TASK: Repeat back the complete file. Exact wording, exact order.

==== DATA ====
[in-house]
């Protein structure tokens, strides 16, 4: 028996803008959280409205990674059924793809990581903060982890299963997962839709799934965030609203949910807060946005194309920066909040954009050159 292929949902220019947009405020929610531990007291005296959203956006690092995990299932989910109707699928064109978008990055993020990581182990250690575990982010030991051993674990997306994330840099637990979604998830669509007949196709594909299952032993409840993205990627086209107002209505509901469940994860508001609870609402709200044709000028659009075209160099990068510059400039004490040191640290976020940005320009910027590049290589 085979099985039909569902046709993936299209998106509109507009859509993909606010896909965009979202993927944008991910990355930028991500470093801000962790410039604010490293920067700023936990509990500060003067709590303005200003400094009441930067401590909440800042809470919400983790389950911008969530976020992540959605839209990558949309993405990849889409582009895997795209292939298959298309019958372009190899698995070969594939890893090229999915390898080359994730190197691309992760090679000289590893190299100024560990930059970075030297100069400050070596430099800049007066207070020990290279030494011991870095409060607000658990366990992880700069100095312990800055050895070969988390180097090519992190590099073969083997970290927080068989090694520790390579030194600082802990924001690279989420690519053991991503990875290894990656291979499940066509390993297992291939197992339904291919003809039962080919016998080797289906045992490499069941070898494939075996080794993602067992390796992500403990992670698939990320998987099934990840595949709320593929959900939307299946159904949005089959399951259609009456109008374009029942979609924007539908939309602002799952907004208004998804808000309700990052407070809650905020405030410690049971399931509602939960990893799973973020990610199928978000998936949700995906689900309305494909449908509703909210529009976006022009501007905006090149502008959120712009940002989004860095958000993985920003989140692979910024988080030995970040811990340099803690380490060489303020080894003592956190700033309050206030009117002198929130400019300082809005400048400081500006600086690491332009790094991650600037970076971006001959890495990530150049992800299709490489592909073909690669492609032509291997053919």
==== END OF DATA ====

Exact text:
[in-house]
């Protein structure tokens, strides 16, 4: 028996803008959280409205990674059924793809990581903060982890299963997962839709799934965030609203949910807060946005194309920066909040954009050159 292929949902220019947009405020929610531990007291005296959203956006690092995990299932989910109707699928064109978008990055993020990581182990250690575990982010030991051993674990997306994330840099637990979604998830669509007949196709594909299952032993409840993205990627086209107002209505509901469940994860508001609870609402709200044709000028659009075209160099990068510059400039004490040191640290976020940005320009910027590049290589 085979099985039909569902046709993936299209998106509109507009859509993909606010896909965009979202993927944008991910990355930028991500470093801000962790410039604010490293920067700023936990509990500060003067709590303005200003400094009441930067401590909440800042809470919400983790389950911008969530976020992540959605839209990558949309993405990849889409582009895997795209292939298959298309019958372009190899698995070969594939890893090229999915390898080359994730190197691309992760090679000289590893190299100024560990930059970075030297100069400050070596430099800049007066207070020990290279030494011991870095409060607000658990366990992880700069100095312990800055050895070969988390180097090519992190590099073969083997970290927080068989090694520790390579030194600082802990924001690279989420690519053991991503990875290894990656291979499940066509390993297992291939197992339904291919003809039962080919016998080797289906045992490499069941070898494939075996080794993602067992390796992500403990992670698939990320998987099934990840595949709320593929959900939307299946159904949005089959399951259609009456109008374009029942979609924007539908939309602002799952907004208004998804808000309700990052407070809650905020405030410690049971399931509602939960990893799973973020990610199928978000998936949700995906689900309305494909449908509703909210529009976006022009501007905006090149502008959120712009940002989004860095958000993985920003989140692979910024988080030995970040811990340099803690380490060489303020080894003592956190700033309050206030009117002198929130400019300082809005400048400081500006600086690491332009790094991650600037970076971006001959890495990530150049992800299709490489592909073909690669492609032509291997053919």